Thursday, July 16, 2009

The Miracle

By Kelli

Anything "criminal" on the road to publication?

Like Becky, I'm not going to incriminate myself in public. If you want to know where the specific bones are buried, it's best to find me in the Bouchercon bar and ply me with a whiskey sour ... I'm susceptible to bourbon.

Meanwhile, let's talk about writing and the criminal life. Or is that crime and the writing life? It's all a muddle.

So. The road to publication. There's actually a one word synonym for that phrase. Life.

Ever wonder why you don't see a lot of really young crime writers? Most of us are, well, in that indeterminate and ill-defined zone that is labeled "middle age" but I prefer to think of as "primed and ready." Like Sophie getting struck by lightning after the kids reached puberty, there's just a moment when the splintered shards coalesce into a prism ... when the chapters of your life can come together and spew out a story.

Life helps you write. It gives you something to say, some knowledge about how to say it, and hopefully has mellowed the self-assurance you strutted around with when you were younger. "I know the answers" transforms into "Let's look at the questions."

My "road to publication" has been over all kinds of terrain, from Washington State in one corner to Tallahassee Florida in another. That was 1972, and living in northern Florida at the time brought one of my earliest encounters with the grotesque specter of racism and the legacy of Jim Crow. It's a memory I've never forgotten ... and it shaped who I am. Shaped the books I write.

It's come in many guises over the years, most significantly, as Becky discussed, The Holocaust. But unreasoning hatred of supposed difference is, for me, the most significant crime I've ever witnessed.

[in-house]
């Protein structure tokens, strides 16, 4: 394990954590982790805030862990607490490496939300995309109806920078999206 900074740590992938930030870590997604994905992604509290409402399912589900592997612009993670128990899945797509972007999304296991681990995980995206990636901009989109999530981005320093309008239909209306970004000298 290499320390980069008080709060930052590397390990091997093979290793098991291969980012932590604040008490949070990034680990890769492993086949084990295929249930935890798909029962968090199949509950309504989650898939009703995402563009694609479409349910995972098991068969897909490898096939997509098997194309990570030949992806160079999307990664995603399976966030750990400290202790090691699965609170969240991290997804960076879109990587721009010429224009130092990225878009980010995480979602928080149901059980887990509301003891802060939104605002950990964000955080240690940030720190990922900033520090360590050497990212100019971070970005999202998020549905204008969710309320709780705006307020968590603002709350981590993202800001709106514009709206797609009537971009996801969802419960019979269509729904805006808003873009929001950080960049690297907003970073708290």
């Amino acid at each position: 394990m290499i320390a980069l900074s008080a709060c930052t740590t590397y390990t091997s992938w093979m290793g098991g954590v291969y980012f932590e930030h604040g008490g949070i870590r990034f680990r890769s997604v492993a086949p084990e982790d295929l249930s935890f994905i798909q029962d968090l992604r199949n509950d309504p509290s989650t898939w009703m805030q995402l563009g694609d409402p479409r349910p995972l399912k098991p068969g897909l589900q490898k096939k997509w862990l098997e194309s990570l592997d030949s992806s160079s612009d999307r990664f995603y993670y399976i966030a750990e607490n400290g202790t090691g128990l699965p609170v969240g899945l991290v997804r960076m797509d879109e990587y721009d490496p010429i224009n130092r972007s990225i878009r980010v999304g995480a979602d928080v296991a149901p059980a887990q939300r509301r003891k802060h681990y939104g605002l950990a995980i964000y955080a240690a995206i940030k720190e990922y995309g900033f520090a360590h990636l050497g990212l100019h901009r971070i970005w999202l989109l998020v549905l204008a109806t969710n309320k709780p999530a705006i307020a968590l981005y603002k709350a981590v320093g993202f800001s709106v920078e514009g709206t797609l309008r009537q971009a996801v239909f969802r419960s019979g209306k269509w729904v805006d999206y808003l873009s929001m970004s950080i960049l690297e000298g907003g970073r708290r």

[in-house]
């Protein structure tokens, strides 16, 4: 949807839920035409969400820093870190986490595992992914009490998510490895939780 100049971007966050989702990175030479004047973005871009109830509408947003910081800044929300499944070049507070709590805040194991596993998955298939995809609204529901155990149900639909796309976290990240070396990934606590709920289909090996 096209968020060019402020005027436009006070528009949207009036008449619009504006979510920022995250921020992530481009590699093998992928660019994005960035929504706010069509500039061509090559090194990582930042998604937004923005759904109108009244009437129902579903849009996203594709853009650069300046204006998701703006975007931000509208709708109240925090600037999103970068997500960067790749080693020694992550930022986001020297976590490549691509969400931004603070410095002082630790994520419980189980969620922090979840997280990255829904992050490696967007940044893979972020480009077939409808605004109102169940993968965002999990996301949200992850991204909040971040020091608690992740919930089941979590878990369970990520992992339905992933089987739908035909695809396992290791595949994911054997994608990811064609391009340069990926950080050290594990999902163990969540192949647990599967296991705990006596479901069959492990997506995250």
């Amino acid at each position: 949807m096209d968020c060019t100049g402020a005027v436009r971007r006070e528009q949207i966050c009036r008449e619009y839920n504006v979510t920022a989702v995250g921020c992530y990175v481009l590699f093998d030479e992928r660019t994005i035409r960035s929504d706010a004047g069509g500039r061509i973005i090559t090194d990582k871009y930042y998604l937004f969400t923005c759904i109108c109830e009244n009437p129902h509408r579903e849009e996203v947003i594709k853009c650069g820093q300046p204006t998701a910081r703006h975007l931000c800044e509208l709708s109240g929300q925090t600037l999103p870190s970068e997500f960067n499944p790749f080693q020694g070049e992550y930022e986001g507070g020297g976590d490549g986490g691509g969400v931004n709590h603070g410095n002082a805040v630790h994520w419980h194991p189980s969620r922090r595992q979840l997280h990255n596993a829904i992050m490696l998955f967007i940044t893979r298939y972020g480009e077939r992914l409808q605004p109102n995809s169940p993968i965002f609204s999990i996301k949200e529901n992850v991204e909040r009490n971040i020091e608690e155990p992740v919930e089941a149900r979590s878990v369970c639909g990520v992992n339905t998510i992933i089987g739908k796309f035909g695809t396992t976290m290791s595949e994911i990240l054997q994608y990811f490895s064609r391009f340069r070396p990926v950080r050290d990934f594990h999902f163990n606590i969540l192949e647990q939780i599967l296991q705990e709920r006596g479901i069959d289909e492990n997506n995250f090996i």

I've seen it again on and off, for most of my life, always tried to avoid it, always tried to find out "why" ... why do people refuse to recognize fellow human beings? What made the KKK? What made Hitler?

I visited Dachau in '83, looking for answers, needing, somehow, to face the reality, the enormity of the crime. Saw Anne Frank's wretched little bedroom, looked out the window, imagined the neatly dressed, close-shaved men in uniform patrolling the streets.
Rounding up Jews. Killing people. So mechanized, so ordered.

I spent my high school years on forty acres of land near a tiny rural town in the middle of the Redwoods named Garberville. Up in Humboldt County, most of the crime was related to growing and selling marijuana. At the time, the big syndicates hadn't moved in, because this was before the governor spent millions of dollars launching "CAMP", or Campaign Against Marijuana Production. Criminal? That's another conversation.